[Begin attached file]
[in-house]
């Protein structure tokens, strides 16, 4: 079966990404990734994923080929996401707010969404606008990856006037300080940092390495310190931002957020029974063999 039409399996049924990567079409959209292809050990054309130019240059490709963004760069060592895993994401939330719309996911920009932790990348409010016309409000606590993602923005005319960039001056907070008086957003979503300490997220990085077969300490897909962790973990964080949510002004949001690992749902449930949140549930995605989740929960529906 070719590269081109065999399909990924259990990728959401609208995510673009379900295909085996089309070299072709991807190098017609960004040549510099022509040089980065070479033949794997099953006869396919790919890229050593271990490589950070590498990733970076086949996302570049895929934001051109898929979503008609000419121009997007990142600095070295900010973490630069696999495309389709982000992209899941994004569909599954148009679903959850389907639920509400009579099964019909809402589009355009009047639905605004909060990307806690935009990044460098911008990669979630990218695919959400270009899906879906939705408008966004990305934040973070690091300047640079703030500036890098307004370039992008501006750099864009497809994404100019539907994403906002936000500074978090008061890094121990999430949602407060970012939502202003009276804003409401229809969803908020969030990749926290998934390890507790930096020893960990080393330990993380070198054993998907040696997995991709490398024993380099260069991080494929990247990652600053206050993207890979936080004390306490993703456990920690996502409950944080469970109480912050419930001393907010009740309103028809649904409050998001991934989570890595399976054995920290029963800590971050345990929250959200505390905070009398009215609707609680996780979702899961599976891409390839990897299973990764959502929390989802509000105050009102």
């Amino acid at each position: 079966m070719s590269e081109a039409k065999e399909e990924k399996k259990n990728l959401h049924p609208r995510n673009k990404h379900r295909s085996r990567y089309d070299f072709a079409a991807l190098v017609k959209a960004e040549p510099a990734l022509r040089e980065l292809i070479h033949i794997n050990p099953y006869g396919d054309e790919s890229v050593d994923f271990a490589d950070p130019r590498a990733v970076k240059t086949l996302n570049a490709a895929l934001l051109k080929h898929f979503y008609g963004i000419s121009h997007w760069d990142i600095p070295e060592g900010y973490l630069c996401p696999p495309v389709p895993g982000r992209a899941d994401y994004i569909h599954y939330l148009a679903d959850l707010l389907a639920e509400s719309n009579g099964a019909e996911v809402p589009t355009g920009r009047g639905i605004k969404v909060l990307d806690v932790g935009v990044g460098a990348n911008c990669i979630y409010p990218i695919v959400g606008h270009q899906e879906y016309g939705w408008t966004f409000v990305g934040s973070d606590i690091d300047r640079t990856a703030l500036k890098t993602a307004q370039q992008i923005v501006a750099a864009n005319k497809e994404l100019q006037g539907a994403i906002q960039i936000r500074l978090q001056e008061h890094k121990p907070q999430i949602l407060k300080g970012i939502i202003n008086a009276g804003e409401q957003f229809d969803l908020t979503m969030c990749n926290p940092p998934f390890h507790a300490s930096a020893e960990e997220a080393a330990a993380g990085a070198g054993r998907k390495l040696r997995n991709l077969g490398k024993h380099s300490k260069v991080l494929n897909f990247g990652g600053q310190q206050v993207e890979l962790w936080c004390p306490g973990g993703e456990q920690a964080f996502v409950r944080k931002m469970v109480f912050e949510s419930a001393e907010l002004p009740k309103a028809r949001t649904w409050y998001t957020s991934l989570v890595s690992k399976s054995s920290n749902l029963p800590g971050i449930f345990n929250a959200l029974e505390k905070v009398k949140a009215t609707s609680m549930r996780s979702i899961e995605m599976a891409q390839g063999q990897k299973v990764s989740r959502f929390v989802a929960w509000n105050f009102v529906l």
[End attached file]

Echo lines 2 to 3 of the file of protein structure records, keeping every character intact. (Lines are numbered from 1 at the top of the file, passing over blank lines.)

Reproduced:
């Protein structure tokens, strides 16, 4: 079966990404990734994923080929996401707010969404606008990856006037300080940092390495310190931002957020029974063999 039409399996049924990567079409959209292809050990054309130019240059490709963004760069060592895993994401939330719309996911920009932790990348409010016309409000606590993602923005005319960039001056907070008086957003979503300490997220990085077969300490897909962790973990964080949510002004949001690992749902449930949140549930995605989740929960529906 070719590269081109065999399909990924259990990728959401609208995510673009379900295909085996089309070299072709991807190098017609960004040549510099022509040089980065070479033949794997099953006869396919790919890229050593271990490589950070590498990733970076086949996302570049895929934001051109898929979503008609000419121009997007990142600095070295900010973490630069696999495309389709982000992209899941994004569909599954148009679903959850389907639920509400009579099964019909809402589009355009009047639905605004909060990307806690935009990044460098911008990669979630990218695919959400270009899906879906939705408008966004990305934040973070690091300047640079703030500036890098307004370039992008501006750099864009497809994404100019539907994403906002936000500074978090008061890094121990999430949602407060970012939502202003009276804003409401229809969803908020969030990749926290998934390890507790930096020893960990080393330990993380070198054993998907040696997995991709490398024993380099260069991080494929990247990652600053206050993207890979936080004390306490993703456990920690996502409950944080469970109480912050419930001393907010009740309103028809649904409050998001991934989570890595399976054995920290029963800590971050345990929250959200505390905070009398009215609707609680996780979702899961599976891409390839990897299973990764959502929390989802509000105050009102």
């Amino acid at each position: 079966m070719s590269e081109a039409k065999e399909e990924k399996k259990n990728l959401h049924p609208r995510n673009k990404h379900r295909s085996r990567y089309d070299f072709a079409a991807l190098v017609k959209a960004e040549p510099a990734l022509r040089e980065l292809i070479h033949i794997n050990p099953y006869g396919d054309e790919s890229v050593d994923f271990a490589d950070p130019r590498a990733v970076k240059t086949l996302n570049a490709a895929l934001l051109k080929h898929f979503y008609g963004i000419s121009h997007w760069d990142i600095p070295e060592g900010y973490l630069c996401p696999p495309v389709p895993g982000r992209a899941d994401y994004i569909h599954y939330l148009a679903d959850l707010l389907a639920e509400s719309n009579g099964a019909e996911v809402p589009t355009g920009r009047g639905i605004k969404v909060l990307d806690v932790g935009v990044g460098a990348n911008c990669i979630y409010p990218i695919v959400g606008h270009q899906e879906y016309g939705w408008t966004f409000v990305g934040s973070d606590i690091d300047r640079t990856a703030l500036k890098t993602a307004q370039q992008i923005v501006a750099a864009n005319k497809e994404l100019q006037g539907a994403i906002q960039i936000r500074l978090q001056e008061h890094k121990p907070q999430i949602l407060k300080g970012i939502i202003n008086a009276g804003e409401q957003f229809d969803l908020t979503m969030c990749n926290p940092p998934f390890h507790a300490s930096a020893e960990e997220a080393a330990a993380g990085a070198g054993r998907k390495l040696r997995n991709l077969g490398k024993h380099s300490k260069v991080l494929n897909f990247g990652g600053q310190q206050v993207e890979l962790w936080c004390p306490g973990g993703e456990q920690a964080f996502v409950r944080k931002m469970v109480f912050e949510s419930a001393e907010l002004p009740k309103a028809r949001t649904w409050y998001t957020s991934l989570v890595s690992k399976s054995s920290n749902l029963p800590g971050i449930f345990n929250a959200l029974e505390k905070v009398k949140a009215t609707s609680m549930r996780s979702i899961e995605m599976a891409q390839g063999q990897k299973v990764s989740r959502f929390v989802a929960w509000n105050f009102v529906l």